Ian Younkin's Pandemic Playlist


Over the past six weeks or so, I've interviewed poets, fiction writers, musicians, photographers, small business owners, and other artists and entertainers of varied practices. They have all put releases on hold or sent their creations out into a world embroiled in COVID-fueled turmoil and uncertainty. Overwhelmingly, they have taken the long view, expressing more concern for society as a whole than for their unique creations. Even so, they could all take a lesson from Ian Younkin, guitarist/vocalist and principal songwriter for Autolith and bassist for Shards of Humanity, two Memphis musical acts that are decidedly on the heavier end of the spectrum. Younkin's two groups each released an album amid a verified global pandemic. The mild-mannered metal maestro takes it all in stride, though. We talked about small labels, his albums, and the triumphs and turmoil that come with creation.
Autolith (left to right): Mark Brake, Ryan O’Neal, Ian Younkin, Brian Hillhouse
  • Autolith (left to right): Mark Brake, Ryan O’Neal, Ian Younkin, Brian Hillhouse
Memphis Flyer: You had two releases come out within a month of each other, and in the middle of a pandemic. What's that like?
Ian Younkin: It was a very exciting thing myself and the rest of the band members were looking forward to. Then all of a sudden there was a bit of anxiety about it all. Fortunately, fans in the metal world are still into buying physical copies of music they want to support. The most frustrating thing about it is not being able to travel to support the albums. Getting out on the road is generally the tried-and-true way to sell your music.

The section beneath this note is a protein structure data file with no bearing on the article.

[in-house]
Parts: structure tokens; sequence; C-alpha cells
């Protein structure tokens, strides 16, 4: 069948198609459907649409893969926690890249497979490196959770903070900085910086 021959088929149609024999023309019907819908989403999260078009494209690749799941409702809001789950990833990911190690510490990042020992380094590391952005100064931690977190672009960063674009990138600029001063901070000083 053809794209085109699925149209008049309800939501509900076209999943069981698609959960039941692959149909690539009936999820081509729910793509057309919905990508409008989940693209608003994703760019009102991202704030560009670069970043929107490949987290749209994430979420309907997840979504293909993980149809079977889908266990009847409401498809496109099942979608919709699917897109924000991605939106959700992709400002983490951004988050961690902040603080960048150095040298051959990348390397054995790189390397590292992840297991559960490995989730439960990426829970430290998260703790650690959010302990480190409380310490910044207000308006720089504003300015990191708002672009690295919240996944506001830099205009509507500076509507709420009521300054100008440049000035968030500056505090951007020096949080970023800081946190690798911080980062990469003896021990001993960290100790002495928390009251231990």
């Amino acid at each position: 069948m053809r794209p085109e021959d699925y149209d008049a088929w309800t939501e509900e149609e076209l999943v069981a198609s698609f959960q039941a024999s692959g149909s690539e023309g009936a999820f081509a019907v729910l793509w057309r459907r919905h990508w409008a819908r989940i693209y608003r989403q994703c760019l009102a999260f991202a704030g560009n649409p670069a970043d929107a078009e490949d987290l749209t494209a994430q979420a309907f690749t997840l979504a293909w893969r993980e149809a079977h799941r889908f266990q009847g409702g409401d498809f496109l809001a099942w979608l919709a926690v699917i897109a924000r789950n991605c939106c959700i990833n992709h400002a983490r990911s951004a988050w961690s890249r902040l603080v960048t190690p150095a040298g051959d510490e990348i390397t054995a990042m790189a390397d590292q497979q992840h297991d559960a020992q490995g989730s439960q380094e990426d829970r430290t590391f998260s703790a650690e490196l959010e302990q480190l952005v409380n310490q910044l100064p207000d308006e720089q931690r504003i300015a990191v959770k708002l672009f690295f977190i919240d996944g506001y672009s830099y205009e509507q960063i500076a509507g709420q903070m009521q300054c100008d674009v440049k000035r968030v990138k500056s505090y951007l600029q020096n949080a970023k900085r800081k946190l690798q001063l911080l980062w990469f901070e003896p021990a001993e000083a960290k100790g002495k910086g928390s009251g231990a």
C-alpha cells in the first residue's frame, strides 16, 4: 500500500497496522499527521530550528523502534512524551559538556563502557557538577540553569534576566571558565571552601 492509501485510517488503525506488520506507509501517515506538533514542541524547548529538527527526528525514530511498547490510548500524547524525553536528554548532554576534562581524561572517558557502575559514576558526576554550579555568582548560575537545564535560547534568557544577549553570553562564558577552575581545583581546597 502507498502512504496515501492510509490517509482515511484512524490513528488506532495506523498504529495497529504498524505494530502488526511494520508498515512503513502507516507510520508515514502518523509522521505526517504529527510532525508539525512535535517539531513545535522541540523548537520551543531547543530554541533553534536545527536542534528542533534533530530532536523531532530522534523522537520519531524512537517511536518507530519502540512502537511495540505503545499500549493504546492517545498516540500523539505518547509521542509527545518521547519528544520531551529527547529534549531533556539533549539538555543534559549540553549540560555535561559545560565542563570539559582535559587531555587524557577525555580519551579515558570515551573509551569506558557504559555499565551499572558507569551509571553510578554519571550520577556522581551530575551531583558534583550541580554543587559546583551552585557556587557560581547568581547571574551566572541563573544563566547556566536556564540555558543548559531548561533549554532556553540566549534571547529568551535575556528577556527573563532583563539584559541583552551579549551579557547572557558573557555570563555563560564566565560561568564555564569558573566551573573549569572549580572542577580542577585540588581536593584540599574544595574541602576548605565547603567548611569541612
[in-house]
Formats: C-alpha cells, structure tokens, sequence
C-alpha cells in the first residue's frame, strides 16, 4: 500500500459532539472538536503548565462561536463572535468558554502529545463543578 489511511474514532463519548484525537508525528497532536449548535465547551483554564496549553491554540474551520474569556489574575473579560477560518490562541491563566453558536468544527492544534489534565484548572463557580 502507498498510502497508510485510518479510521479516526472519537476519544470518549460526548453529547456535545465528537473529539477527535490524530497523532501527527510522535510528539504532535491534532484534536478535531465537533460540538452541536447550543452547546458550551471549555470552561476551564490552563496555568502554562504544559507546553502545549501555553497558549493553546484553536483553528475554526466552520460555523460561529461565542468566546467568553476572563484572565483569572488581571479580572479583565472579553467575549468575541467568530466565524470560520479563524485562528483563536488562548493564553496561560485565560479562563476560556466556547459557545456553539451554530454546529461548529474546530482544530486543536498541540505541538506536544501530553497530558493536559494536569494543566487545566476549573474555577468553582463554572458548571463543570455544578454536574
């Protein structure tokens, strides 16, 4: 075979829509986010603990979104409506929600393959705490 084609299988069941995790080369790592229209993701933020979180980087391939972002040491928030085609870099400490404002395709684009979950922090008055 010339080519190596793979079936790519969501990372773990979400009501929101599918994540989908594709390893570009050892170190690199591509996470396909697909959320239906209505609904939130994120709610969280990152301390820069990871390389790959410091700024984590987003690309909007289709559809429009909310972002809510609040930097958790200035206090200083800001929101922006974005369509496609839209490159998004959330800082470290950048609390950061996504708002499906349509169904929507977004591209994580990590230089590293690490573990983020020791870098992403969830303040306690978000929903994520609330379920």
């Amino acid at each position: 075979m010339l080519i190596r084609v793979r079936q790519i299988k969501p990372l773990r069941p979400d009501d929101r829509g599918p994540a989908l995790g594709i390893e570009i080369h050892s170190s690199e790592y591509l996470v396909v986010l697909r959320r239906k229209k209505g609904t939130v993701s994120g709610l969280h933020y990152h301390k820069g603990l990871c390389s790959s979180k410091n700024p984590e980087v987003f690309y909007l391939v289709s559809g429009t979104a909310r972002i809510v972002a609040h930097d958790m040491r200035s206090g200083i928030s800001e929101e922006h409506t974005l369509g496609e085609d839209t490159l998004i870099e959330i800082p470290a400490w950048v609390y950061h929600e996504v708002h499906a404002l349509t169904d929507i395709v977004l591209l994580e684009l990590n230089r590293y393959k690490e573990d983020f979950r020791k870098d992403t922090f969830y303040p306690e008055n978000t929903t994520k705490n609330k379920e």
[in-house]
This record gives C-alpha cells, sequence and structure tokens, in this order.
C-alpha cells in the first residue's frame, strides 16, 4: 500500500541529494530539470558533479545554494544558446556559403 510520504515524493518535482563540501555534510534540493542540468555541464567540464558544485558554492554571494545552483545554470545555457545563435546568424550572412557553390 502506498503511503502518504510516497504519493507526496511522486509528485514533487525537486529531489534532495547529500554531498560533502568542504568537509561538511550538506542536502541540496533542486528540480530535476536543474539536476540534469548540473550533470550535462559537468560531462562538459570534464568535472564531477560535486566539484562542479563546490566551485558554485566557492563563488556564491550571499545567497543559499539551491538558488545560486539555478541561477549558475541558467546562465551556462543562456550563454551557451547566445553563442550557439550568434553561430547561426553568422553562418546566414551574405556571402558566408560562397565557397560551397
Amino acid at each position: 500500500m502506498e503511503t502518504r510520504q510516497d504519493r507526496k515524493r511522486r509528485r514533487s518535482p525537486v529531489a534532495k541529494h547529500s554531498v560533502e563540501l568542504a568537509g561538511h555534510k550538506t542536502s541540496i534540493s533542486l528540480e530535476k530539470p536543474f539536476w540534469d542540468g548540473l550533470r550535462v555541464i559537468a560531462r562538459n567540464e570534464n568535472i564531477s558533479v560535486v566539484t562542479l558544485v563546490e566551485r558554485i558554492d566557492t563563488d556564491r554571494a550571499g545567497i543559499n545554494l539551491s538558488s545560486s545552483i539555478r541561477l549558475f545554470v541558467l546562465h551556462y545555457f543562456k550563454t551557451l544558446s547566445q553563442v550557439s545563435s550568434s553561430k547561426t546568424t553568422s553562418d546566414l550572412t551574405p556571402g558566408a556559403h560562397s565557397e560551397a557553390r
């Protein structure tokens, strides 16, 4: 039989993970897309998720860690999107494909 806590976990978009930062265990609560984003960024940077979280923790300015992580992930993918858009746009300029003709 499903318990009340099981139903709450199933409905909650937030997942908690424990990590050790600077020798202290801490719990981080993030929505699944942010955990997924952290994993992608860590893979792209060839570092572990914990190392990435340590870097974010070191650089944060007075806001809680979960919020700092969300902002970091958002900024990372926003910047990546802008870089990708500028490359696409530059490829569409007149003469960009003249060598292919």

MF: You must have put a lot of time into these. Can you talk a little about the time investment vs. the weird circumstances surrounding the releases?
IY: Both releases took quite a while. Autolith has been playing some of the songs on Caustic Light since we began back in 2017, but since we added Brian and Mark the songs changed for the better. We recorded the release during several sessions throughout mid-2019. Then we shopped it to several labels, landed on Hand of Death, and the rest is history.

IY: Shards took a while to record because we wanted the record to sound a certain way. The time and attention to detail really shows with the final product.

MF: How are you getting the music to the fans?
IY: The internet is the main way both bands get music to listeners. You can find music from both bands on Bandcamp, Spotify, Apple Music, and YouTube. Bandcamp also features an online store to buy physical versions of the releases.

MF: So pestilence and plague are pretty metal themes. In fact, the illustration of the yellow fever epidemic in the Pink Palace always made me think of a metal album cover. Is there any irony to releasing metal music right now?
IY: Pandemics like we are currently experiencing have certainly been the subject of many records from metal bands. If anything, lyrical themes are more relatable than ever. This could be the literal sickness the coronavirus is causing or even the political antics currently on display.
  • Autolith
MF: Autolith was able to tour before states started going on lockdown. How was that experience?
IY: The weekend run we did was a lot of fun! We got to play with some label mates (Thieves) in Chicago, Closet Witch in Rock Island, and Mystic Will in St. Louis. We love getting out of town because it is one of the most fun and effective ways to get your band's name out there. We book most of our own shows, so it helps create relationships between bands in other cities. We got the show in Rock Island with Closet Witch because we hosted a show for them here at The Lamplighter. Overall, we managed to reach some new fans and make lots of new friends.

MF: Tell me a little about how you approach the two bands differently. How does being the vocalist affect that? How does playing guitar vs. bass?
IY: Shards is a much more technical band, musically. I play bass in Shards, and the songs Todd [Cochran] writes really test my abilities as a player. It has definitely made me a better bass player and a more humble guitar player.